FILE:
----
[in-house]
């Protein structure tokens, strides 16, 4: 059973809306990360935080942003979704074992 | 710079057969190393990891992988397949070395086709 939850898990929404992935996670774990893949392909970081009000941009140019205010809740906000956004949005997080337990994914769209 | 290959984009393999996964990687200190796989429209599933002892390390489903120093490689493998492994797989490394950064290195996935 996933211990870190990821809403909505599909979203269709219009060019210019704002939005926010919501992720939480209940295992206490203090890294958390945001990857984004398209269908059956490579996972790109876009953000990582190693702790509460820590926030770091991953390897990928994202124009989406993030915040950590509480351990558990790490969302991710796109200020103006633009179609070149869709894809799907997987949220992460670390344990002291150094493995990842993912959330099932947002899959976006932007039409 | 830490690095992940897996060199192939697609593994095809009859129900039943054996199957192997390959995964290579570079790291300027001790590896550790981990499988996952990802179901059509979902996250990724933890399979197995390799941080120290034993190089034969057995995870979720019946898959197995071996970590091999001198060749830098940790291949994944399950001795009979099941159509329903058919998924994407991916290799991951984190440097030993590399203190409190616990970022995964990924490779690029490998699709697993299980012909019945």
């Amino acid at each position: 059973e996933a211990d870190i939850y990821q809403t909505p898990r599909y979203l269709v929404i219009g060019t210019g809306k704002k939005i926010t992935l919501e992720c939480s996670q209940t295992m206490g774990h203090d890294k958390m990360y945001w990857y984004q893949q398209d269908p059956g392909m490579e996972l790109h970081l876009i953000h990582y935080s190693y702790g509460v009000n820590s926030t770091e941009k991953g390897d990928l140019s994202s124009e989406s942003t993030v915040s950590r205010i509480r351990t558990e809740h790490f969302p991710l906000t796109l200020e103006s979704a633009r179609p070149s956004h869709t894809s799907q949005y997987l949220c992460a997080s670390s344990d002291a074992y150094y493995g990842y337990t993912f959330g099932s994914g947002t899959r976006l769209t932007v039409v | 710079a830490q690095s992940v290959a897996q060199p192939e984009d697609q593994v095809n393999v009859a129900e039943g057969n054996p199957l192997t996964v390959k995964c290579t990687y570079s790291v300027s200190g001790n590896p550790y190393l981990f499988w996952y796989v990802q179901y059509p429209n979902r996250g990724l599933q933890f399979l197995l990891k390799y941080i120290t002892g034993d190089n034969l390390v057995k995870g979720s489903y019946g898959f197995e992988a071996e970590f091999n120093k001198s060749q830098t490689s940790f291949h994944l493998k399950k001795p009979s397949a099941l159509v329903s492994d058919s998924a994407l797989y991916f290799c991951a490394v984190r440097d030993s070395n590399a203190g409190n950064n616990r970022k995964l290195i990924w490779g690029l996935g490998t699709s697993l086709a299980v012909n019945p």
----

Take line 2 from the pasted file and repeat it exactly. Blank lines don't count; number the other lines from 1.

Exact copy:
């Protein structure tokens, strides 16, 4: 059973809306990360935080942003979704074992 | 710079057969190393990891992988397949070395086709 939850898990929404992935996670774990893949392909970081009000941009140019205010809740906000956004949005997080337990994914769209 | 290959984009393999996964990687200190796989429209599933002892390390489903120093490689493998492994797989490394950064290195996935 996933211990870190990821809403909505599909979203269709219009060019210019704002939005926010919501992720939480209940295992206490203090890294958390945001990857984004398209269908059956490579996972790109876009953000990582190693702790509460820590926030770091991953390897990928994202124009989406993030915040950590509480351990558990790490969302991710796109200020103006633009179609070149869709894809799907997987949220992460670390344990002291150094493995990842993912959330099932947002899959976006932007039409 | 830490690095992940897996060199192939697609593994095809009859129900039943054996199957192997390959995964290579570079790291300027001790590896550790981990499988996952990802179901059509979902996250990724933890399979197995390799941080120290034993190089034969057995995870979720019946898959197995071996970590091999001198060749830098940790291949994944399950001795009979099941159509329903058919998924994407991916290799991951984190440097030993590399203190409190616990970022995964990924490779690029490998699709697993299980012909019945």